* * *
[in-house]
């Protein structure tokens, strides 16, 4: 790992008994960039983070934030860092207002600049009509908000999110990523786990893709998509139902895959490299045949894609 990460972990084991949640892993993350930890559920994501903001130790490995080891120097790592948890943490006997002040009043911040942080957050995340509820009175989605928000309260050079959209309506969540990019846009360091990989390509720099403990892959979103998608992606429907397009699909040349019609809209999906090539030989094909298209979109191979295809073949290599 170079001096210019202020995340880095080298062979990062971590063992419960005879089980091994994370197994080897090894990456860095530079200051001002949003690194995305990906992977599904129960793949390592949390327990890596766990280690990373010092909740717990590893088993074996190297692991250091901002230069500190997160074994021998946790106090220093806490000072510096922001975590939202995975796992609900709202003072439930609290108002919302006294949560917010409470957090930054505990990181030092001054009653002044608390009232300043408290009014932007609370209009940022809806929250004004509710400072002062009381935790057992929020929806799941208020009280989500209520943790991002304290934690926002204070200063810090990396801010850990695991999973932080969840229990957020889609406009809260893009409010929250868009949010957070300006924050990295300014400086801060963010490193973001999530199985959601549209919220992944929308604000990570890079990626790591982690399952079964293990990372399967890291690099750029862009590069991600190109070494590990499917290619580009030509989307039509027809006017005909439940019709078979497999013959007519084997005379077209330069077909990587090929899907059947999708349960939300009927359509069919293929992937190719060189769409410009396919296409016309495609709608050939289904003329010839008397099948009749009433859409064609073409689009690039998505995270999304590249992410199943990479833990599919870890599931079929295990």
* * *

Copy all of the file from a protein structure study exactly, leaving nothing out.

[in-house]
């Protein structure tokens, strides 16, 4: 790992008994960039983070934030860092207002600049009509908000999110990523786990893709998509139902895959490299045949894609 990460972990084991949640892993993350930890559920994501903001130790490995080891120097790592948890943490006997002040009043911040942080957050995340509820009175989605928000309260050079959209309506969540990019846009360091990989390509720099403990892959979103998608992606429907397009699909040349019609809209999906090539030989094909298209979109191979295809073949290599 170079001096210019202020995340880095080298062979990062971590063992419960005879089980091994994370197994080897090894990456860095530079200051001002949003690194995305990906992977599904129960793949390592949390327990890596766990280690990373010092909740717990590893088993074996190297692991250091901002230069500190997160074994021998946790106090220093806490000072510096922001975590939202995975796992609900709202003072439930609290108002919302006294949560917010409470957090930054505990990181030092001054009653002044608390009232300043408290009014932007609370209009940022809806929250004004509710400072002062009381935790057992929020929806799941208020009280989500209520943790991002304290934690926002204070200063810090990396801010850990695991999973932080969840229990957020889609406009809260893009409010929250868009949010957070300006924050990295300014400086801060963010490193973001999530199985959601549209919220992944929308604000990570890079990626790591982690399952079964293990990372399967890291690099750029862009590069991600190109070494590990499917290619580009030509989307039509027809006017005909439940019709078979497999013959007519084997005379077209330069077909990587090929899907059947999708349960939300009927359509069919293929992937190719060189769409410009396919296409016309495609709608050939289904003329010839008397099948009749009433859409064609073409689009690039998505995270999304590249992410199943990479833990599919870890599931079929295990």